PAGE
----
For *Sonali over the past few years, life has changed. During her tender years Sonali was deprived of independence as her parents were intensely protective of her not allowing her to do things other children her age enjoyed. Her parents, like many others who bring up differently abled children, have a deep set fear that their child cannot cope in the real world. However, it might just be their teeming protectiveness for their children that’s most damaging.
Since Sonali, who is intellectually impaired, joined the Sri Lanka Girl Guides Association (SLGGA) she has developed a sense of independence and competence. Being given the same opportunities as other girl guides such as camping, participating in concerts and improving her skills, strong-willed Sonali has discovered her talents and is better equipped to face the world and its challenges by herself.
That’s exactly what the SLGGA is striving for with the establishing of its differently abled branch. The first move to accommodate the differently abled was made 80 years ago when guiding was conducted for the girls at the school for the Deaf and Blind in Ratmalana. Since then 6 to 7 guiding institutions for the differently abled, which includes the intellectually impaired, have been set by SLGGA. “Age is not a barrier for them to join the SLGGA. The oldest girl is about 40 years old,” says Marlyn Dissanayaka, director of the branch for the differently abled.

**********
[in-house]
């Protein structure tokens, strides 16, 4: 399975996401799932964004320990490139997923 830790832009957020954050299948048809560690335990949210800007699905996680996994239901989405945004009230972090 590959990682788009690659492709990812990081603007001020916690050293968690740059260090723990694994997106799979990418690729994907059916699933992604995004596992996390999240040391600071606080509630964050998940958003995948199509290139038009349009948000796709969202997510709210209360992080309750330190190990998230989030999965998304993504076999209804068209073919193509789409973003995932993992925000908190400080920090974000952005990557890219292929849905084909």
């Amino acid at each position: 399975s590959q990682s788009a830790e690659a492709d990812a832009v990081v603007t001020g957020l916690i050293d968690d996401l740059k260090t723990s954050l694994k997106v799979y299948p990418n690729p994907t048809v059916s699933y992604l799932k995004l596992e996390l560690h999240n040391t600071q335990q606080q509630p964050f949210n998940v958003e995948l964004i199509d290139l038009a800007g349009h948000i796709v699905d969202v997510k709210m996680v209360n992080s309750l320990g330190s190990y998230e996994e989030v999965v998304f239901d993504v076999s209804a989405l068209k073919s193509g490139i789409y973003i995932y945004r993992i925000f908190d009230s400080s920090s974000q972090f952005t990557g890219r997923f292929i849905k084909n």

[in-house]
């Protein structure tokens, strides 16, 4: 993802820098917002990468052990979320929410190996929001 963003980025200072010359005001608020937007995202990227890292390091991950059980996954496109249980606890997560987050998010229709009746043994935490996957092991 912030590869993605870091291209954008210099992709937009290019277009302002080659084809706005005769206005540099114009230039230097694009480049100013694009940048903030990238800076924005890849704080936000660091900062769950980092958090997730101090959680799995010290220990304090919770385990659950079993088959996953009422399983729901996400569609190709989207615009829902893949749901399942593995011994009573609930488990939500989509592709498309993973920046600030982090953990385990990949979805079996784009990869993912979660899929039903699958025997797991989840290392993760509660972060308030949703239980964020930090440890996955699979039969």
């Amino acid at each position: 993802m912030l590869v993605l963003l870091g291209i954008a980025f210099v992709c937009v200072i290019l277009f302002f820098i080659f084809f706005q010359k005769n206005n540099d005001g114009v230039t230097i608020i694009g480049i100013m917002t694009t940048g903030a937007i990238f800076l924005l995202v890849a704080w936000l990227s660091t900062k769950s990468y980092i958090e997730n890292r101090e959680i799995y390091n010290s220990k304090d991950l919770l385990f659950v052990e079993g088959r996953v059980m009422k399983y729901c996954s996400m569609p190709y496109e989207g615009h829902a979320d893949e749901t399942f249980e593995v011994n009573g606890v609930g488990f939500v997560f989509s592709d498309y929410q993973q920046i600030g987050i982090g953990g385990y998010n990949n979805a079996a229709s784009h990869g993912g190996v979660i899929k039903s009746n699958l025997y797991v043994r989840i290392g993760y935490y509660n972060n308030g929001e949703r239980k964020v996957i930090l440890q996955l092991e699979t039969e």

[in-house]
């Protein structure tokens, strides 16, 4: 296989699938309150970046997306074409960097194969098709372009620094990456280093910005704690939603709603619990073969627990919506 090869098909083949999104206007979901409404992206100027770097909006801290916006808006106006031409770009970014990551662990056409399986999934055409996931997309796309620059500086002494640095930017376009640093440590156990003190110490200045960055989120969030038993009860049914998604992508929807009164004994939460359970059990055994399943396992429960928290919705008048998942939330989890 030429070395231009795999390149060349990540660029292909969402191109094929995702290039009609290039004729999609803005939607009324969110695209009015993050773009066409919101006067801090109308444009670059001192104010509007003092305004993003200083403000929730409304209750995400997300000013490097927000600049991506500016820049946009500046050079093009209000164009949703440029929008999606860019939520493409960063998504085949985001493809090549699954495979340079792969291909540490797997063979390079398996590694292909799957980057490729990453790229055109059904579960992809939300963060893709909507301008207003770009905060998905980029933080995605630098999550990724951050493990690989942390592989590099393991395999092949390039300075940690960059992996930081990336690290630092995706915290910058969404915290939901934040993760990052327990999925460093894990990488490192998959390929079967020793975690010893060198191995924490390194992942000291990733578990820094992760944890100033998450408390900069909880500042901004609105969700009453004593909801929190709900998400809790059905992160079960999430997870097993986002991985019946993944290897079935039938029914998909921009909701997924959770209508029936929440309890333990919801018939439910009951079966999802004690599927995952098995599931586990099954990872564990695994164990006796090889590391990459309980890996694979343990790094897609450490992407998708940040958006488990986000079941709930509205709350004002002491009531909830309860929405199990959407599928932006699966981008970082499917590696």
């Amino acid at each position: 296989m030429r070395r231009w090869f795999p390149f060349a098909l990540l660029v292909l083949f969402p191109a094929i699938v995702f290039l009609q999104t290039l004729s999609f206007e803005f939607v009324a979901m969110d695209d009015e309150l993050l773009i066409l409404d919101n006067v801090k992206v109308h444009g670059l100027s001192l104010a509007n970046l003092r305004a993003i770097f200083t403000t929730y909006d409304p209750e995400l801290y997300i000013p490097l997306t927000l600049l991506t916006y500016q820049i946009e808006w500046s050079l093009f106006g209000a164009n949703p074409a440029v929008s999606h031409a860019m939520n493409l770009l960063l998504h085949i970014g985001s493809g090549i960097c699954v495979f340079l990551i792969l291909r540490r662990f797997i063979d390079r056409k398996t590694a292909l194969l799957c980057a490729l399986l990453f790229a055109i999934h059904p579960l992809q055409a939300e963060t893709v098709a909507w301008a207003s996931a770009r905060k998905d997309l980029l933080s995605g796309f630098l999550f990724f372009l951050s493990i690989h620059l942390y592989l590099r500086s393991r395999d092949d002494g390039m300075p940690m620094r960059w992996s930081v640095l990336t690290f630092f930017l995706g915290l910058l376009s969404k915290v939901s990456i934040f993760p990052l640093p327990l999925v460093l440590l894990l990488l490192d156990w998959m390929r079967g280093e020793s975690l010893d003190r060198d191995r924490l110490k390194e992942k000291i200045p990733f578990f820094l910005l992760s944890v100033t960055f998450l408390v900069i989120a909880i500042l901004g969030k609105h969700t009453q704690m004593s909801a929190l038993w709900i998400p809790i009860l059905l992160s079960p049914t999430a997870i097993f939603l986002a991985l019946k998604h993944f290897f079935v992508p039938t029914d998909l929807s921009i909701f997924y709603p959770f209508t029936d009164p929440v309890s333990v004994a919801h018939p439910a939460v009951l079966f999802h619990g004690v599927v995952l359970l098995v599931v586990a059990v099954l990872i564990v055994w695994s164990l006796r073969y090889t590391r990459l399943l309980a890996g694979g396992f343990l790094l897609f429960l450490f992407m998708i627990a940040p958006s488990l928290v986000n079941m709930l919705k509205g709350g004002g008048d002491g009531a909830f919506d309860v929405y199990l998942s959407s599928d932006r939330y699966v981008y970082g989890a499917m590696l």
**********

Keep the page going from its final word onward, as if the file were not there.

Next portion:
Keeping in mind each of their varying limitations, Marlyn says they are given activities that aren’t beyond their abilities, though they are designed to help them become more independent and be able to take care of themselves. She stresses “the parents must realise that they won’t be there for their child forever and so they have to learn to do everyday things for themselves. We have projects such as the cook’s badge,” says Marlyn, going on to explain that “for this activity they have to prepare a simple meal, such as noodles, or simply chop vegetables.” The children are also given the opportunity to discover their talents and integrate with other children.
For the differently able guides, the SLGGA becomes a support system of sorts that has done all within its power to help its differently able members throughout their lives. SLGGA will help these girls in their educations and later to find jobs. This is done to ensure that they receive equal opportunities. Over the recent years, the SLGGA has been working closely with the Ministry of Labour and Man Power to provide employment for their extended branch members- the differently abled. The Ministry has recently increased the percentage of the necessary 1% employment at organisations to 3%, much to the delight of the SLGGA differently abled branch.
Although Marlyn explains that there is a lot more that needs to be done when it comes to employment of the differently abled, as these women will also need a supervisor to check in on them and in some instances be by their side to and ensure that they are treated well. This she says are additional costs that they currently are unable to meet which hampers the progress and the smooth functioning of the differently abled branch. In fact, for a long time now they have been low on funds and sustaining their projects has been difficult.
The SLGGA branch for the differently abled is indeed a life time support system as the associations strives to improve the lives of the differently able and give them equal opportunities in a society that seems to be sightless to their existence. “All that people offer them is sympathy but that’s not but they want,” says Marlyn, “what they want is to be accepted in society and live normal lives.”